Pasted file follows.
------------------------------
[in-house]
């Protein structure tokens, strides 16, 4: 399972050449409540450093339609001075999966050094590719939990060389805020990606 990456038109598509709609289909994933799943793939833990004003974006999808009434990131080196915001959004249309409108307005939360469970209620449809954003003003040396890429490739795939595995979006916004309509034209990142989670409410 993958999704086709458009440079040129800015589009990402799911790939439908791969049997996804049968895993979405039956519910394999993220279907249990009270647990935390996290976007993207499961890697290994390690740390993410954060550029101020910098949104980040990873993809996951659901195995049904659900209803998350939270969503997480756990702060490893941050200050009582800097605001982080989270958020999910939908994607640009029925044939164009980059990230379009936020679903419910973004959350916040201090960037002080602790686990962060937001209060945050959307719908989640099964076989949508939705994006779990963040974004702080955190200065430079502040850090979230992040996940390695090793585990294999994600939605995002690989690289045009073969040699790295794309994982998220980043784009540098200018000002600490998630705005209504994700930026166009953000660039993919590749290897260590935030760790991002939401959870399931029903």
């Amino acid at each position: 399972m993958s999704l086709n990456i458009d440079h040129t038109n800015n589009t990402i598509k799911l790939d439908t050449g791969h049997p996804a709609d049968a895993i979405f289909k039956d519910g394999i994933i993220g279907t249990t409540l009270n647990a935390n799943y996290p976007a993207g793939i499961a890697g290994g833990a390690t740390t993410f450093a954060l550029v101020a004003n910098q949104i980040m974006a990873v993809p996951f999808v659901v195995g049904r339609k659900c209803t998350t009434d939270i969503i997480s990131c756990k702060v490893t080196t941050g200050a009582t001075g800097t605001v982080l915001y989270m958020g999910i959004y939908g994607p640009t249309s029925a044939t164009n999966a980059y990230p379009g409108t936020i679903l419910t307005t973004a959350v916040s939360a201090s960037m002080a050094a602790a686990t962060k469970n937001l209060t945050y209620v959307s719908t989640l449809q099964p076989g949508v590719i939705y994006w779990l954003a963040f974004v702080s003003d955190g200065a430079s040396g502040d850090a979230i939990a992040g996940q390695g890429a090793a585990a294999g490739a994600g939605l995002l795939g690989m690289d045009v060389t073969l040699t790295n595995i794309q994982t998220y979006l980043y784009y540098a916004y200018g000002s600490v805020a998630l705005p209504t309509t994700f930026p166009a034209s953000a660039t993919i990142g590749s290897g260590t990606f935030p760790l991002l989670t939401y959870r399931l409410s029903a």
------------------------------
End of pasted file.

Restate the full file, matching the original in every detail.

[in-house]
């Protein structure tokens, strides 16, 4: 399972050449409540450093339609001075999966050094590719939990060389805020990606 990456038109598509709609289909994933799943793939833990004003974006999808009434990131080196915001959004249309409108307005939360469970209620449809954003003003040396890429490739795939595995979006916004309509034209990142989670409410 993958999704086709458009440079040129800015589009990402799911790939439908791969049997996804049968895993979405039956519910394999993220279907249990009270647990935390996290976007993207499961890697290994390690740390993410954060550029101020910098949104980040990873993809996951659901195995049904659900209803998350939270969503997480756990702060490893941050200050009582800097605001982080989270958020999910939908994607640009029925044939164009980059990230379009936020679903419910973004959350916040201090960037002080602790686990962060937001209060945050959307719908989640099964076989949508939705994006779990963040974004702080955190200065430079502040850090979230992040996940390695090793585990294999994600939605995002690989690289045009073969040699790295794309994982998220980043784009540098200018000002600490998630705005209504994700930026166009953000660039993919590749290897260590935030760790991002939401959870399931029903």
């Amino acid at each position: 399972m993958s999704l086709n990456i458009d440079h040129t038109n800015n589009t990402i598509k799911l790939d439908t050449g791969h049997p996804a709609d049968a895993i979405f289909k039956d519910g394999i994933i993220g279907t249990t409540l009270n647990a935390n799943y996290p976007a993207g793939i499961a890697g290994g833990a390690t740390t993410f450093a954060l550029v101020a004003n910098q949104i980040m974006a990873v993809p996951f999808v659901v195995g049904r339609k659900c209803t998350t009434d939270i969503i997480s990131c756990k702060v490893t080196t941050g200050a009582t001075g800097t605001v982080l915001y989270m958020g999910i959004y939908g994607p640009t249309s029925a044939t164009n999966a980059y990230p379009g409108t936020i679903l419910t307005t973004a959350v916040s939360a201090s960037m002080a050094a602790a686990t962060k469970n937001l209060t945050y209620v959307s719908t989640l449809q099964p076989g949508v590719i939705y994006w779990l954003a963040f974004v702080s003003d955190g200065a430079s040396g502040d850090a979230i939990a992040g996940q390695g890429a090793a585990a294999g490739a994600g939605l995002l795939g690989m690289d045009v060389t073969l040699t790295n595995i794309q994982t998220y979006l980043y784009y540098a916004y200018g000002s600490v805020a998630l705005p209504t309509t994700f930026p166009a034209s953000a660039t993919i990142g590749s290897g260590t990606f935030p760790l991002l989670t939401y959870r399931l409410s029903a």